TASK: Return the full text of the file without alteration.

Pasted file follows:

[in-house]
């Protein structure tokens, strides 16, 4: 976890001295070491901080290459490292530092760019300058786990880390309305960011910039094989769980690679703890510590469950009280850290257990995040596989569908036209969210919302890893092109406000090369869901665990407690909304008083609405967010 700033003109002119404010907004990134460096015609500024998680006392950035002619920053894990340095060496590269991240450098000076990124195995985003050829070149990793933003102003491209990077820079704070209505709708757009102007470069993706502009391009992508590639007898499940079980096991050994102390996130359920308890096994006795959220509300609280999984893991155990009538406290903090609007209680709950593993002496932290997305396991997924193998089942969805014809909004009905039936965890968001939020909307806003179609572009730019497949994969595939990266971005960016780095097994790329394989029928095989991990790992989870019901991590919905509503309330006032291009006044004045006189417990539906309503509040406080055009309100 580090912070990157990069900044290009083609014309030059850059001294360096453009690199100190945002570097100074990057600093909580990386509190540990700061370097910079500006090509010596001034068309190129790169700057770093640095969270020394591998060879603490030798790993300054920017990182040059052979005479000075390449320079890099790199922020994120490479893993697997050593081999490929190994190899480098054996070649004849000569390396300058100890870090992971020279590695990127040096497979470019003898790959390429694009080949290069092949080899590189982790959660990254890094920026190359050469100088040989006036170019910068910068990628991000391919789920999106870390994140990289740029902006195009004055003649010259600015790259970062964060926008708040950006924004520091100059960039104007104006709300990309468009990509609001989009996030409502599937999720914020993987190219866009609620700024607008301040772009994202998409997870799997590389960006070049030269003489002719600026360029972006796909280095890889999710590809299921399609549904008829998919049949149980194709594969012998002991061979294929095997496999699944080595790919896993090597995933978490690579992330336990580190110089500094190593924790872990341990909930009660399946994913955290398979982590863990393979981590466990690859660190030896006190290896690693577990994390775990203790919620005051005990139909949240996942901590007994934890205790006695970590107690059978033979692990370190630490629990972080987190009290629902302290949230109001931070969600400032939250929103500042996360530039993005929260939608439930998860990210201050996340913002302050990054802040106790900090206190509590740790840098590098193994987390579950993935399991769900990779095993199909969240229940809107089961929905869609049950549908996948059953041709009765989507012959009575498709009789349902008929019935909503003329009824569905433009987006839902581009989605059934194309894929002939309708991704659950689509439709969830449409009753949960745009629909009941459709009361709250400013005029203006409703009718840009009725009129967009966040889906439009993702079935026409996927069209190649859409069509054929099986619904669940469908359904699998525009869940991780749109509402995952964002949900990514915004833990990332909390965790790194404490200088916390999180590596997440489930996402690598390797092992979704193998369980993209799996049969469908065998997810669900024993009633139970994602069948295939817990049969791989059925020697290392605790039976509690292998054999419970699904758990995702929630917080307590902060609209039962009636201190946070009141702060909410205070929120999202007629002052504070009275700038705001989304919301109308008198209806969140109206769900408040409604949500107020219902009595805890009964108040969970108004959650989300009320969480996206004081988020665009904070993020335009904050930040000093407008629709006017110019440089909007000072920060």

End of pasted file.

[in-house]
């Protein structure tokens, strides 16, 4: 976890001295070491901080290459490292530092760019300058786990880390309305960011910039094989769980690679703890510590469950009280850290257990995040596989569908036209969210919302890893092109406000090369869901665990407690909304008083609405967010 700033003109002119404010907004990134460096015609500024998680006392950035002619920053894990340095060496590269991240450098000076990124195995985003050829070149990793933003102003491209990077820079704070209505709708757009102007470069993706502009391009992508590639007898499940079980096991050994102390996130359920308890096994006795959220509300609280999984893991155990009538406290903090609007209680709950593993002496932290997305396991997924193998089942969805014809909004009905039936965890968001939020909307806003179609572009730019497949994969595939990266971005960016780095097994790329394989029928095989991990790992989870019901991590919905509503309330006032291009006044004045006189417990539906309503509040406080055009309100 580090912070990157990069900044290009083609014309030059850059001294360096453009690199100190945002570097100074990057600093909580990386509190540990700061370097910079500006090509010596001034068309190129790169700057770093640095969270020394591998060879603490030798790993300054920017990182040059052979005479000075390449320079890099790199922020994120490479893993697997050593081999490929190994190899480098054996070649004849000569390396300058100890870090992971020279590695990127040096497979470019003898790959390429694009080949290069092949080899590189982790959660990254890094920026190359050469100088040989006036170019910068910068990628991000391919789920999106870390994140990289740029902006195009004055003649010259600015790259970062964060926008708040950006924004520091100059960039104007104006709300990309468009990509609001989009996030409502599937999720914020993987190219866009609620700024607008301040772009994202998409997870799997590389960006070049030269003489002719600026360029972006796909280095890889999710590809299921399609549904008829998919049949149980194709594969012998002991061979294929095997496999699944080595790919896993090597995933978490690579992330336990580190110089500094190593924790872990341990909930009660399946994913955290398979982590863990393979981590466990690859660190030896006190290896690693577990994390775990203790919620005051005990139909949240996942901590007994934890205790006695970590107690059978033979692990370190630490629990972080987190009290629902302290949230109001931070969600400032939250929103500042996360530039993005929260939608439930998860990210201050996340913002302050990054802040106790900090206190509590740790840098590098193994987390579950993935399991769900990779095993199909969240229940809107089961929905869609049950549908996948059953041709009765989507012959009575498709009789349902008929019935909503003329009824569905433009987006839902581009989605059934194309894929002939309708991704659950689509439709969830449409009753949960745009629909009941459709009361709250400013005029203006409703009718840009009725009129967009966040889906439009993702079935026409996927069209190649859409069509054929099986619904669940469908359904699998525009869940991780749109509402995952964002949900990514915004833990990332909390965790790194404490200088916390999180590596997440489930996402690598390797092992979704193998369980993209799996049969469908065998997810669900024993009633139970994602069948295939817990049969791989059925020697290392605790039976509690292998054999419970699904758990995702929630917080307590902060609209039962009636201190946070009141702060909410205070929120999202007629002052504070009275700038705001989304919301109308008198209806969140109206769900408040409604949500107020219902009595805890009964108040969970108004959650989300009320969480996206004081988020665009904070993020335009904050930040000093407008629709006017110019440089909007000072920060």